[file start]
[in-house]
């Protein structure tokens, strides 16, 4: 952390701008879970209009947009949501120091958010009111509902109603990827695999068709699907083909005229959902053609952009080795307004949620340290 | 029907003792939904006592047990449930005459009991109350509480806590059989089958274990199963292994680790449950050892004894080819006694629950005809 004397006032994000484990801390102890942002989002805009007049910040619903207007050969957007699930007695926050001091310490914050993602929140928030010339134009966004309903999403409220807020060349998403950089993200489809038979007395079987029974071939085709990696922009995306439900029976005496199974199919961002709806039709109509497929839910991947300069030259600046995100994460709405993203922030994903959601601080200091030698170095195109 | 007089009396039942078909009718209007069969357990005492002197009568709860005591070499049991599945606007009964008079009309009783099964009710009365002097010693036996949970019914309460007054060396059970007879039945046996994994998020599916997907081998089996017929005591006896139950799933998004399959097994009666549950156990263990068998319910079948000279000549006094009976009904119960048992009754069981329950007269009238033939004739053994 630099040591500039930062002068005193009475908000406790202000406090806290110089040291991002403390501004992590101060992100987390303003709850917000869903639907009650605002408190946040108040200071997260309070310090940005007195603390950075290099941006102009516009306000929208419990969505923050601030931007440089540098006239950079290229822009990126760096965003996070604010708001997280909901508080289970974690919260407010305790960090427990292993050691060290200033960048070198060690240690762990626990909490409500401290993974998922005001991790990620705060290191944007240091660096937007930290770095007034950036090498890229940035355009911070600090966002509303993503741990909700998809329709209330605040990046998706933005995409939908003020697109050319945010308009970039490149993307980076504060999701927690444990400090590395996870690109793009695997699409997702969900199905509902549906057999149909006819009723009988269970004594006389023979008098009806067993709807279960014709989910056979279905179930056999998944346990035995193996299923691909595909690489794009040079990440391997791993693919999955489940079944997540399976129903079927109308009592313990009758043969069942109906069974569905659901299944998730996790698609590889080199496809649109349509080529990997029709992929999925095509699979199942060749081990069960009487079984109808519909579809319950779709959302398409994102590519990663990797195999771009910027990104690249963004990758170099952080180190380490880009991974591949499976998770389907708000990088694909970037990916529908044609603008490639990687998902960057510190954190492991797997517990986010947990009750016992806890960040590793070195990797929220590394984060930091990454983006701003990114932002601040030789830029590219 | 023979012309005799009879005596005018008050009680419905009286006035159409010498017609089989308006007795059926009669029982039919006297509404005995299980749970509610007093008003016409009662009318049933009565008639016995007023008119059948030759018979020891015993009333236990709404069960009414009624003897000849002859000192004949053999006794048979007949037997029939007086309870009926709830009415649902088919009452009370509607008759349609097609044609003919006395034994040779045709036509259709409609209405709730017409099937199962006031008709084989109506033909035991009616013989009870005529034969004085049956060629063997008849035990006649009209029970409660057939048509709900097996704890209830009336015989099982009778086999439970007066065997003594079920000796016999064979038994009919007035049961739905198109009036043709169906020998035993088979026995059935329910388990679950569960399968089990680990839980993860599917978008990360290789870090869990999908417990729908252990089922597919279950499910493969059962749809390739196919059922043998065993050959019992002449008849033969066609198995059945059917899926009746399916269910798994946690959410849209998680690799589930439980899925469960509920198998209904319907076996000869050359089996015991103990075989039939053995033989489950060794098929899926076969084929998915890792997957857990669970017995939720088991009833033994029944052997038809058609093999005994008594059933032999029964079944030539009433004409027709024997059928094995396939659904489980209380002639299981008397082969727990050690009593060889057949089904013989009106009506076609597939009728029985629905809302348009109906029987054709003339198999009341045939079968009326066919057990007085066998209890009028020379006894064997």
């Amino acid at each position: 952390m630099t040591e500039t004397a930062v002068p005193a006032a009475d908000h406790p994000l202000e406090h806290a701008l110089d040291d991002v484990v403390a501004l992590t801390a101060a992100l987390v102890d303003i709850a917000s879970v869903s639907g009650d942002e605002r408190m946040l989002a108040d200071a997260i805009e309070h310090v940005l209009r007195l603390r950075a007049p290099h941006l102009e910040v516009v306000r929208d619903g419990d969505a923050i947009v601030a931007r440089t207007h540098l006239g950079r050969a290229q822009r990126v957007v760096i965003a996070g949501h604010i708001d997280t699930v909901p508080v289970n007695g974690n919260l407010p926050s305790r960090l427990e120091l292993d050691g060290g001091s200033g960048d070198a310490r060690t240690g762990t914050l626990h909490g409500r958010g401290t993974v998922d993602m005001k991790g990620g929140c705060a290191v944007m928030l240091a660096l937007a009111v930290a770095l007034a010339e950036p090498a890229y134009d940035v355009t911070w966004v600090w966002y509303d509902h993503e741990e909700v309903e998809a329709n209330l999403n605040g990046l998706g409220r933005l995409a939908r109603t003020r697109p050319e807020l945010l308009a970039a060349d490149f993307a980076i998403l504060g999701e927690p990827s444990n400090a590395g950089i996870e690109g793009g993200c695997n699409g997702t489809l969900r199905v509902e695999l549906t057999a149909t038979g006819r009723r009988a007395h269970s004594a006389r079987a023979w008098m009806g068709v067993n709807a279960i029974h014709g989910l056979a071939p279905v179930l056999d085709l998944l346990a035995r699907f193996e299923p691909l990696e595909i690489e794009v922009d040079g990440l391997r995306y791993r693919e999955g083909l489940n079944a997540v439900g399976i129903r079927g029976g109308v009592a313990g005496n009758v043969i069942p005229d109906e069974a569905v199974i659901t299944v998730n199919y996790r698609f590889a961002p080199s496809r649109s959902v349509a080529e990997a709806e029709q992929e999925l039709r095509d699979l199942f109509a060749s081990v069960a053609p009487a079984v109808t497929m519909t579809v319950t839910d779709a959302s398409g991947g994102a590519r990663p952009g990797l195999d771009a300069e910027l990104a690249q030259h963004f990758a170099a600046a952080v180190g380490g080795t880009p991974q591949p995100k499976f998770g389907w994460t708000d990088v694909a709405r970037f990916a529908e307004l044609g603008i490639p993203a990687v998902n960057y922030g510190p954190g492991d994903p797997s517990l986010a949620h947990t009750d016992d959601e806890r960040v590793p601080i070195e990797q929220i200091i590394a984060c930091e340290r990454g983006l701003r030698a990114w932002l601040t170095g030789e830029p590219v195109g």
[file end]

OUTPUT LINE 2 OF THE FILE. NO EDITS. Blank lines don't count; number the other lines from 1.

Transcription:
């Protein structure tokens, strides 16, 4: 952390701008879970209009947009949501120091958010009111509902109603990827695999068709699907083909005229959902053609952009080795307004949620340290 | 029907003792939904006592047990449930005459009991109350509480806590059989089958274990199963292994680790449950050892004894080819006694629950005809 004397006032994000484990801390102890942002989002805009007049910040619903207007050969957007699930007695926050001091310490914050993602929140928030010339134009966004309903999403409220807020060349998403950089993200489809038979007395079987029974071939085709990696922009995306439900029976005496199974199919961002709806039709109509497929839910991947300069030259600046995100994460709405993203922030994903959601601080200091030698170095195109 | 007089009396039942078909009718209007069969357990005492002197009568709860005591070499049991599945606007009964008079009309009783099964009710009365002097010693036996949970019914309460007054060396059970007879039945046996994994998020599916997907081998089996017929005591006896139950799933998004399959097994009666549950156990263990068998319910079948000279000549006094009976009904119960048992009754069981329950007269009238033939004739053994 630099040591500039930062002068005193009475908000406790202000406090806290110089040291991002403390501004992590101060992100987390303003709850917000869903639907009650605002408190946040108040200071997260309070310090940005007195603390950075290099941006102009516009306000929208419990969505923050601030931007440089540098006239950079290229822009990126760096965003996070604010708001997280909901508080289970974690919260407010305790960090427990292993050691060290200033960048070198060690240690762990626990909490409500401290993974998922005001991790990620705060290191944007240091660096937007930290770095007034950036090498890229940035355009911070600090966002509303993503741990909700998809329709209330605040990046998706933005995409939908003020697109050319945010308009970039490149993307980076504060999701927690444990400090590395996870690109793009695997699409997702969900199905509902549906057999149909006819009723009988269970004594006389023979008098009806067993709807279960014709989910056979279905179930056999998944346990035995193996299923691909595909690489794009040079990440391997791993693919999955489940079944997540399976129903079927109308009592313990009758043969069942109906069974569905659901299944998730996790698609590889080199496809649109349509080529990997029709992929999925095509699979199942060749081990069960009487079984109808519909579809319950779709959302398409994102590519990663990797195999771009910027990104690249963004990758170099952080180190380490880009991974591949499976998770389907708000990088694909970037990916529908044609603008490639990687998902960057510190954190492991797997517990986010947990009750016992806890960040590793070195990797929220590394984060930091990454983006701003990114932002601040030789830029590219 | 023979012309005799009879005596005018008050009680419905009286006035159409010498017609089989308006007795059926009669029982039919006297509404005995299980749970509610007093008003016409009662009318049933009565008639016995007023008119059948030759018979020891015993009333236990709404069960009414009624003897000849002859000192004949053999006794048979007949037997029939007086309870009926709830009415649902088919009452009370509607008759349609097609044609003919006395034994040779045709036509259709409609209405709730017409099937199962006031008709084989109506033909035991009616013989009870005529034969004085049956060629063997008849035990006649009209029970409660057939048509709900097996704890209830009336015989099982009778086999439970007066065997003594079920000796016999064979038994009919007035049961739905198109009036043709169906020998035993088979026995059935329910388990679950569960399968089990680990839980993860599917978008990360290789870090869990999908417990729908252990089922597919279950499910493969059962749809390739196919059922043998065993050959019992002449008849033969066609198995059945059917899926009746399916269910798994946690959410849209998680690799589930439980899925469960509920198998209904319907076996000869050359089996015991103990075989039939053995033989489950060794098929899926076969084929998915890792997957857990669970017995939720088991009833033994029944052997038809058609093999005994008594059933032999029964079944030539009433004409027709024997059928094995396939659904489980209380002639299981008397082969727990050690009593060889057949089904013989009106009506076609597939009728029985629905809302348009109906029987054709003339198999009341045939079968009326066919057990007085066998209890009028020379006894064997």